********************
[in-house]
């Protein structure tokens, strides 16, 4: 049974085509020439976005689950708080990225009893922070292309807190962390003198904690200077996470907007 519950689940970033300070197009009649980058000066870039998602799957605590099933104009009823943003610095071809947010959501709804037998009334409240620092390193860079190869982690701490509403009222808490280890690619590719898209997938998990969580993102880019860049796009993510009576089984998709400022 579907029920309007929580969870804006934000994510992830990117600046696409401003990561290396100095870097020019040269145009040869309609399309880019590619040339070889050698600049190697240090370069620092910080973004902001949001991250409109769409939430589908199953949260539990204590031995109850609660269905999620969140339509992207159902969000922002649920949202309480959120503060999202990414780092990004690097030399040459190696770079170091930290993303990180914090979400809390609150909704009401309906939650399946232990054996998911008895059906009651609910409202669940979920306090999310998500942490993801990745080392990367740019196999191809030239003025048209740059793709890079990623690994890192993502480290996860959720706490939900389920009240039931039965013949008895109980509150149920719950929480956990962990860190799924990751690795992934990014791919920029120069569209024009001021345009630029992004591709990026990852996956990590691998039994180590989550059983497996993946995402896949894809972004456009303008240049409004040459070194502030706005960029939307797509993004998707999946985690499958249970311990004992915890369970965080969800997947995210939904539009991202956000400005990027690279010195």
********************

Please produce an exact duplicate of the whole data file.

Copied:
[in-house]
């Protein structure tokens, strides 16, 4: 049974085509020439976005689950708080990225009893922070292309807190962390003198904690200077996470907007 519950689940970033300070197009009649980058000066870039998602799957605590099933104009009823943003610095071809947010959501709804037998009334409240620092390193860079190869982690701490509403009222808490280890690619590719898209997938998990969580993102880019860049796009993510009576089984998709400022 579907029920309007929580969870804006934000994510992830990117600046696409401003990561290396100095870097020019040269145009040869309609399309880019590619040339070889050698600049190697240090370069620092910080973004902001949001991250409109769409939430589908199953949260539990204590031995109850609660269905999620969140339509992207159902969000922002649920949202309480959120503060999202990414780092990004690097030399040459190696770079170091930290993303990180914090979400809390609150909704009401309906939650399946232990054996998911008895059906009651609910409202669940979920306090999310998500942490993801990745080392990367740019196999191809030239003025048209740059793709890079990623690994890192993502480290996860959720706490939900389920009240039931039965013949008895109980509150149920719950929480956990962990860190799924990751690795992934990014791919920029120069569209024009001021345009630029992004591709990026990852996956990590691998039994180590989550059983497996993946995402896949894809972004456009303008240049409004040459070194502030706005960029939307797509993004998707999946985690499958249970311990004992915890369970965080969800997947995210939904539009991202956000400005990027690279010195």